Anthony Clarvoe's 'People Where They Are'

written by Bill Kopp

There's a quote from 19th century philosopher Søren Kierkegaard that's cited in People Where They Are, a new play from Anthony Clarvoe. "One became great by expecting the possible, another by expecting the eternal. But he who expected the impossible became greater than all." The idea of six people -- each with often diametrically opposed values -- coming together and finding common cause is as unlikely as it is inspiring. But that's the idea at the core of Clarvoe's work, which premiered January 31 at San Jose Stage.

"It's a way of using the recent past to shed light on the present," says director Benny Soto Ambush. "I think that [audience members] may find themselves in one of the many points of view expressed in the play."

People Where They Are traces its origins to the Appalachia region of eastern Tennessee. The University of Tennessee's Clarence Brown Theatre in Knoxville sought a new, original work for its acting ensemble, so they approached Anthony Clarvoe. "They wanted to commission a play on a subject relating to their neighborhood," the playwright explains. "That was the only stipulation." Clarvoe began his research; soon learning about the Highlander Folk School, he was immediately captivated by its history and potential as the basis for a stage work.

Founded in the depression-era 1930s by a coterie of activists, educators and religious leaders, the Highlander Folk School was established in rural Tennessee's Grundy County near Chattanooga "to provide an educational center in the South for the training of rural and industrial leaders, and for the conservation and enrichment of the indigenous cultural values of the mountains." Meeting strident opposition from business leaders vehemently opposed to the idea of organized labor, the school nonetheless pursued its mission of training labor organizers.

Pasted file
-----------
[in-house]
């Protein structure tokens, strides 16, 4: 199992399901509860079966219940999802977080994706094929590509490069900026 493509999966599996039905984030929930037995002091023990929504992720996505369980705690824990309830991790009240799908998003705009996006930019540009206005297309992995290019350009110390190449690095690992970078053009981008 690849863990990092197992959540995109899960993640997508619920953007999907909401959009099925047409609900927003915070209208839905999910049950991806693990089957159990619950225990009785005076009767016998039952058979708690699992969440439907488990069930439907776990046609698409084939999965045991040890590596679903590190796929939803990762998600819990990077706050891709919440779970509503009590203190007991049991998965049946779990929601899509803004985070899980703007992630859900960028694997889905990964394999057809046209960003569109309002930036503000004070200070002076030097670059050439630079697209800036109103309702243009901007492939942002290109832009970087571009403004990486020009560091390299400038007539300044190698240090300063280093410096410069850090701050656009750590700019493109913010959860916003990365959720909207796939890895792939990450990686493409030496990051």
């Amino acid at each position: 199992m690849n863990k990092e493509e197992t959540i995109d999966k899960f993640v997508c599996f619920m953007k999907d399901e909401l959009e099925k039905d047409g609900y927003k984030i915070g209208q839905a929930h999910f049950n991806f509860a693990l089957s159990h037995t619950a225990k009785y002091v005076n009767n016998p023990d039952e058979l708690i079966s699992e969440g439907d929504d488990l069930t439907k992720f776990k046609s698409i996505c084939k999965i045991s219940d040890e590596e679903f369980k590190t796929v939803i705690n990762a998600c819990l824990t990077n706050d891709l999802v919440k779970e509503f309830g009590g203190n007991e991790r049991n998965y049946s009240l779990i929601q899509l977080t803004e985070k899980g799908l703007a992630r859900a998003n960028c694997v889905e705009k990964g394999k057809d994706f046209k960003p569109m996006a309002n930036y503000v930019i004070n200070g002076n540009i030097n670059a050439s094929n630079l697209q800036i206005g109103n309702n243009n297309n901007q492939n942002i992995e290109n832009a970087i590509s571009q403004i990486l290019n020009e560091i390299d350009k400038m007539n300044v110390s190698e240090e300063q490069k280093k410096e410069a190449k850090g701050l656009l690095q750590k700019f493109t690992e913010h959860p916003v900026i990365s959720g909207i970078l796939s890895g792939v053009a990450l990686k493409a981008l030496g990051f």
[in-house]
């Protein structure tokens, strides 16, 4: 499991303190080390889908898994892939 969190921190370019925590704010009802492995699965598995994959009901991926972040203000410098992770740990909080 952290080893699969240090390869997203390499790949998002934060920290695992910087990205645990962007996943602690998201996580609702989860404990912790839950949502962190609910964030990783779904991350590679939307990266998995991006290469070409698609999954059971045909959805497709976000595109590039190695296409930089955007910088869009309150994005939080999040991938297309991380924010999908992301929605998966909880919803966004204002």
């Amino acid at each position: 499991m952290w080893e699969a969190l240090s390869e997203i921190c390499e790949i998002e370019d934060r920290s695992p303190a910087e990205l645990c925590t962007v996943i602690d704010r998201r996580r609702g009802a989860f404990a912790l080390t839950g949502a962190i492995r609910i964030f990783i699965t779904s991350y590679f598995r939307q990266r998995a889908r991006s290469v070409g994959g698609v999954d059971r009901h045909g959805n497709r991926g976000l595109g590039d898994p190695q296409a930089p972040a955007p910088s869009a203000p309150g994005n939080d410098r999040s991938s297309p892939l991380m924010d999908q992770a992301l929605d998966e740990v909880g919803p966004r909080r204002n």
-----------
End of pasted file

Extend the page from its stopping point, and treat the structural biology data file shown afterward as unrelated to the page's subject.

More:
As the Civil Rights era blossomed in the 1950s, the school shifted its emphasis, launching Black literacy programs and similar initiatives. In response, an official Commission on Education accused the school of being a communist operation; Tennessee revoked the school's charter in 1961. Undaunted, the school's leaders would re-establish the institution, eventually settling in tiny New Market, Tenn., 25 miles northwest of Knoxville.

Learning more about the school, Clarvoe was impressed by its role in labor organizing and civil rights. "I'm from a union family myself," he says, noting that the school's issues-oriented focus resonated deeply with him. Clarvoe's idea of a play built around dialogue among a disparate collection of characters -- all with a goal of achieving consensus -- had found a setting.

But developing such a play would require some serious legwork. "It meant I had to do a lot of research to do justice to all the voices and all the experiences," Clarvoe says. Meanwhile, both he and the theatre leaders wanted the work to speak to the current moment. "This was 2017," Clarvoe recalls. Locally, Confederate monuments were getting pulled down, but at the same time "white supremacist graffitii was going up. There was a lot of conflict."